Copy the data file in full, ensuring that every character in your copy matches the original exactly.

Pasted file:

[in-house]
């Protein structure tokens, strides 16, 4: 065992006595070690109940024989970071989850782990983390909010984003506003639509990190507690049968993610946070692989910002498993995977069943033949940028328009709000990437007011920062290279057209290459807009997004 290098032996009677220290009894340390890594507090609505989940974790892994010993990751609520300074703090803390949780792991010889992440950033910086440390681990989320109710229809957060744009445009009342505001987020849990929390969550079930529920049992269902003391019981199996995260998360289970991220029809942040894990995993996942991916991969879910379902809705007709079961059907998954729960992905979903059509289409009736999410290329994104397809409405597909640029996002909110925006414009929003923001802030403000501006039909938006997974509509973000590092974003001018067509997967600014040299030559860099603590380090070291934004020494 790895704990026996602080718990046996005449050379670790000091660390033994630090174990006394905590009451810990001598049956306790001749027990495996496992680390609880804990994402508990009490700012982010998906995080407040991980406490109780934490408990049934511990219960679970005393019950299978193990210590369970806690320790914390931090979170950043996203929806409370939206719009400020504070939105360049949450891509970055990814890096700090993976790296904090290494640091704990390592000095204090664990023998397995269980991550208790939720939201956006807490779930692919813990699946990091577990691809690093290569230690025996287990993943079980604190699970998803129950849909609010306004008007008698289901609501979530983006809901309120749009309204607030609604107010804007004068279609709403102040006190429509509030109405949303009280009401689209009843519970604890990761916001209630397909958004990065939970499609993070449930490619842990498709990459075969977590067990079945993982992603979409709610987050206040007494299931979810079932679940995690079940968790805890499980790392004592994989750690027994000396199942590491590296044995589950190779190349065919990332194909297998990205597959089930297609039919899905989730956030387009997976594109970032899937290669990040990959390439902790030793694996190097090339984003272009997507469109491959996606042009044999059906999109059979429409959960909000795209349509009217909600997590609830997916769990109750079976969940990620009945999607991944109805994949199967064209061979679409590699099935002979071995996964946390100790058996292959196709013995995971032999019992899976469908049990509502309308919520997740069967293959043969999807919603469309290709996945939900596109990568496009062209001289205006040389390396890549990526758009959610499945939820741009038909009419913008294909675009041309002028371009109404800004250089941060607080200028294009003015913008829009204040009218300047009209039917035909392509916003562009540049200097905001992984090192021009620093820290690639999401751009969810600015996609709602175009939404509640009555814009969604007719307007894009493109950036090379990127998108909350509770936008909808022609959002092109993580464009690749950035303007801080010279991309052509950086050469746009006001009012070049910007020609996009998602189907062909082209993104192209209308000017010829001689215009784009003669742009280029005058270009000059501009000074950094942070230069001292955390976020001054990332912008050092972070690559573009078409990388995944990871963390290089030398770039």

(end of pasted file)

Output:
[in-house]
């Protein structure tokens, strides 16, 4: 065992006595070690109940024989970071989850782990983390909010984003506003639509990190507690049968993610946070692989910002498993995977069943033949940028328009709000990437007011920062290279057209290459807009997004 290098032996009677220290009894340390890594507090609505989940974790892994010993990751609520300074703090803390949780792991010889992440950033910086440390681990989320109710229809957060744009445009009342505001987020849990929390969550079930529920049992269902003391019981199996995260998360289970991220029809942040894990995993996942991916991969879910379902809705007709079961059907998954729960992905979903059509289409009736999410290329994104397809409405597909640029996002909110925006414009929003923001802030403000501006039909938006997974509509973000590092974003001018067509997967600014040299030559860099603590380090070291934004020494 790895704990026996602080718990046996005449050379670790000091660390033994630090174990006394905590009451810990001598049956306790001749027990495996496992680390609880804990994402508990009490700012982010998906995080407040991980406490109780934490408990049934511990219960679970005393019950299978193990210590369970806690320790914390931090979170950043996203929806409370939206719009400020504070939105360049949450891509970055990814890096700090993976790296904090290494640091704990390592000095204090664990023998397995269980991550208790939720939201956006807490779930692919813990699946990091577990691809690093290569230690025996287990993943079980604190699970998803129950849909609010306004008007008698289901609501979530983006809901309120749009309204607030609604107010804007004068279609709403102040006190429509509030109405949303009280009401689209009843519970604890990761916001209630397909958004990065939970499609993070449930490619842990498709990459075969977590067990079945993982992603979409709610987050206040007494299931979810079932679940995690079940968790805890499980790392004592994989750690027994000396199942590491590296044995589950190779190349065919990332194909297998990205597959089930297609039919899905989730956030387009997976594109970032899937290669990040990959390439902790030793694996190097090339984003272009997507469109491959996606042009044999059906999109059979429409959960909000795209349509009217909600997590609830997916769990109750079976969940990620009945999607991944109805994949199967064209061979679409590699099935002979071995996964946390100790058996292959196709013995995971032999019992899976469908049990509502309308919520997740069967293959043969999807919603469309290709996945939900596109990568496009062209001289205006040389390396890549990526758009959610499945939820741009038909009419913008294909675009041309002028371009109404800004250089941060607080200028294009003015913008829009204040009218300047009209039917035909392509916003562009540049200097905001992984090192021009620093820290690639999401751009969810600015996609709602175009939404509640009555814009969604007719307007894009493109950036090379990127998108909350509770936008909808022609959002092109993580464009690749950035303007801080010279991309052509950086050469746009006001009012070049910007020609996009998602189907062909082209993104192209209308000017010829001689215009784009003669742009280029005058270009000059501009000074950094942070230069001292955390976020001054990332912008050092972070690559573009078409990388995944990871963390290089030398770039």